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February 02 2012

20:21

Exporting Emissions: Coal Supplies Heading Overseas, But Pollution Will Hurt Everyone

The coal industry in the United States has found a way to increase their profits, while at the same time avoiding the cumbersome environmental standards in place to protect American citizens from coal emissions – they can just ship their filthy products overseas where regulations are scarce. As coal consumption in the U.S. has fallen in recent years, the dirty energy industry has hardly noticed, thanks to the increased demand from foreign buyers.

While the fact that the U.S. is burning less and less coal is a good thing, shipping the excess coal to foreign countries could more than negate the emissions reductions in the U.S. As Ezra Klein from The Washington Post points out:

The U.S. is burning less and less coal each year, thanks to cheap natural gas and new pollution rules. From a climate perspective, that’s a huge deal — less coal means less carbon. But here’s the catch: if the U.S. just exports its unused coal abroad, the end result could actually be more carbon…

So here’s one possible future: If we’re not going to burn our coal, someone else will. One Tokyo shipping company, Daiichi Chuo Kisen Kaisha, says that U.S. coal exports could double in the next three or four years. In Washington state, coal companies are proposing two large export terminals that would help ship tens of millions of tons of coal from the Powder River Basin to countries like China. That, in turn, could make coal even cheaper in places like China — which might spur the country to build even more coal power plants than its current, already hectic pace. And, since carbon-dioxide heats up the planet no matter where it’s burned, this outcome could cancel out many of the global-warming benefits of the U.S. coal decline. (emphasis added.)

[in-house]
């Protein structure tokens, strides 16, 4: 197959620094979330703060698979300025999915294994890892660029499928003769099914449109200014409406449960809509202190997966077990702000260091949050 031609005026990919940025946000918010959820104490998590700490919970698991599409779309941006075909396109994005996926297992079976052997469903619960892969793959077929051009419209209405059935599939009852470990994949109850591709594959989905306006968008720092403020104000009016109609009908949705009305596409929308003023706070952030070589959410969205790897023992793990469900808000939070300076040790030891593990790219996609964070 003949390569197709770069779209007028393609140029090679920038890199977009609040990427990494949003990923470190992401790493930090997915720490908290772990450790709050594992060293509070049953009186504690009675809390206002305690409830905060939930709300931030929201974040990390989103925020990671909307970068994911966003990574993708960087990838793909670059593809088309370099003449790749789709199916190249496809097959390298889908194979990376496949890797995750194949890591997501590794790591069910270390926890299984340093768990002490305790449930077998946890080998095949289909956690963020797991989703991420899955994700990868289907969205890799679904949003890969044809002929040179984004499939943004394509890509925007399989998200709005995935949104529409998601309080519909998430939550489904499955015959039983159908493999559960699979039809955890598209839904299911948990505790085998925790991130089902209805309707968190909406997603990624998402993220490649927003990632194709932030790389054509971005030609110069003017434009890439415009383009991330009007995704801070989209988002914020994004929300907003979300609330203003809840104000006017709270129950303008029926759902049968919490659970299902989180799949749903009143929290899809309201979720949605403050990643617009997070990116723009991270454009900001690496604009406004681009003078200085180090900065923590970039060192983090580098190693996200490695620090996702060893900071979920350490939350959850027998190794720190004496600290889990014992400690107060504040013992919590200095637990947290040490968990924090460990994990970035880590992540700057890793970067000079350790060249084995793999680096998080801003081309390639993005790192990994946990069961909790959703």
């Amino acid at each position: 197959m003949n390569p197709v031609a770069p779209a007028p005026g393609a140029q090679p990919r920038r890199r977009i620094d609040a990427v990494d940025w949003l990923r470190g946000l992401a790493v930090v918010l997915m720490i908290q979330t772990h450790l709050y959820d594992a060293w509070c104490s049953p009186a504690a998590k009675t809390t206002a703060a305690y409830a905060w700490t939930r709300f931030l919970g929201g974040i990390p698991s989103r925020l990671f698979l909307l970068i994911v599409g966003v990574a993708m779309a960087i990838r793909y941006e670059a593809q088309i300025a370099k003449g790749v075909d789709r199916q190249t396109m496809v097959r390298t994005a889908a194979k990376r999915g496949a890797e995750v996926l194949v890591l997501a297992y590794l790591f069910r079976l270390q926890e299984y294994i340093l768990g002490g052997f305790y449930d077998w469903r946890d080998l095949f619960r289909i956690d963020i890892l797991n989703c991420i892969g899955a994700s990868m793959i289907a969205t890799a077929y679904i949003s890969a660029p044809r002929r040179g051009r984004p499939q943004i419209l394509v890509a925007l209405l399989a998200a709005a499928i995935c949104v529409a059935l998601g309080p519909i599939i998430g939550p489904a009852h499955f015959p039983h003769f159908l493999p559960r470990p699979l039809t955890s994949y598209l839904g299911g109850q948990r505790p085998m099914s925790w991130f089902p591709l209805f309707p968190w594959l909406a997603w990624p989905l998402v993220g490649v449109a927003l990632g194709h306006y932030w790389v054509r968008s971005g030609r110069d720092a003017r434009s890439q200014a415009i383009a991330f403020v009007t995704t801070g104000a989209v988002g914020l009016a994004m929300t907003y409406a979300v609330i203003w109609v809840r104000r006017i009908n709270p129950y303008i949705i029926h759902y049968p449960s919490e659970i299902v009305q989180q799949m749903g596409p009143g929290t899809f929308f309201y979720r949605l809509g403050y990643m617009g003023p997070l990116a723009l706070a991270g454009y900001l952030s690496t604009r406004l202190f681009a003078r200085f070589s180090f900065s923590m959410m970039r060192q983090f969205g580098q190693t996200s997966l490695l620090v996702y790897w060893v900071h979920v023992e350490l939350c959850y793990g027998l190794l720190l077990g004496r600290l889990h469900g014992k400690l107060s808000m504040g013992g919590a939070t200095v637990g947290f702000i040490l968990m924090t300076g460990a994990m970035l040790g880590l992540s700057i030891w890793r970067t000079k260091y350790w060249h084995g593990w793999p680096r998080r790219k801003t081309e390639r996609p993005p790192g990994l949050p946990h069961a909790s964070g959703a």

read more

January 23 2012

02:15

American Petroleum Institute's Jack Gerard Fact Checked By Activists During Speech

Guest post by Connor Gibson, cross-posted from Polluterwatch.

Two days ago, President Obama denied the permit for the destructive Keystone XL tar sands pipeline, much to the dismay of Big Oil's top lobbyist and propagandist. Speaking at the National Press Club to an audience dominated by oil, coal and nuclear representatives and lobbyists, American Petroleum Institute (API) president Jack Gerard continued to lash out at President Obama over the pipeline decision. However, activists attending their event fact checked Jack's big oil talking points.